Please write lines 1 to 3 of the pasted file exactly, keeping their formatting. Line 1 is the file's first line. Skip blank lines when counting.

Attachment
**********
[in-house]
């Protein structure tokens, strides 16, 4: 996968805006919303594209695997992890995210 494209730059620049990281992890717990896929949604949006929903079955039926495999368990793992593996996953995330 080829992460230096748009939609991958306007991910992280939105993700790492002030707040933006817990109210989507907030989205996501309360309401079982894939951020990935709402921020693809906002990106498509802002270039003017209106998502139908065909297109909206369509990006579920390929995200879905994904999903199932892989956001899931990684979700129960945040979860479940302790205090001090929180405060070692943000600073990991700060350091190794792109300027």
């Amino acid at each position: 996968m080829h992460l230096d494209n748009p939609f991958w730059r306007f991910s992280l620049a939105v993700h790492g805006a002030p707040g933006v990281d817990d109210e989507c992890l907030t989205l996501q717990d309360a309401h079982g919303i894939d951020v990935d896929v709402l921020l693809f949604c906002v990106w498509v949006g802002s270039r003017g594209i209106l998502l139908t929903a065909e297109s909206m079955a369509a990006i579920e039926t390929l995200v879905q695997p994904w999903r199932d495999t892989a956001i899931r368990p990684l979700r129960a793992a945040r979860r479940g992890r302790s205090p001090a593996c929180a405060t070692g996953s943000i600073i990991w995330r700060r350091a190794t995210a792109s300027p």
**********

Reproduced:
[in-house]
């Protein structure tokens, strides 16, 4: 996968805006919303594209695997992890995210 494209730059620049990281992890717990896929949604949006929903079955039926495999368990793992593996996953995330 080829992460230096748009939609991958306007991910992280939105993700790492002030707040933006817990109210989507907030989205996501309360309401079982894939951020990935709402921020693809906002990106498509802002270039003017209106998502139908065909297109909206369509990006579920390929995200879905994904999903199932892989956001899931990684979700129960945040979860479940302790205090001090929180405060070692943000600073990991700060350091190794792109300027």
């Amino acid at each position: 996968m080829h992460l230096d494209n748009p939609f991958w730059r306007f991910s992280l620049a939105v993700h790492g805006a002030p707040g933006v990281d817990d109210e989507c992890l907030t989205l996501q717990d309360a309401h079982g919303i894939d951020v990935d896929v709402l921020l693809f949604c906002v990106w498509v949006g802002s270039r003017g594209i209106l998502l139908t929903a065909e297109s909206m079955a369509a990006i579920e039926t390929l995200v879905q695997p994904w999903r199932d495999t892989a956001i899931r368990p990684l979700r129960a793992a945040r979860r479940g992890r302790s205090p001090a593996c929180a405060t070692g996953s943000i600073i990991w995330r700060r350091a190794t995210a792109s300027p």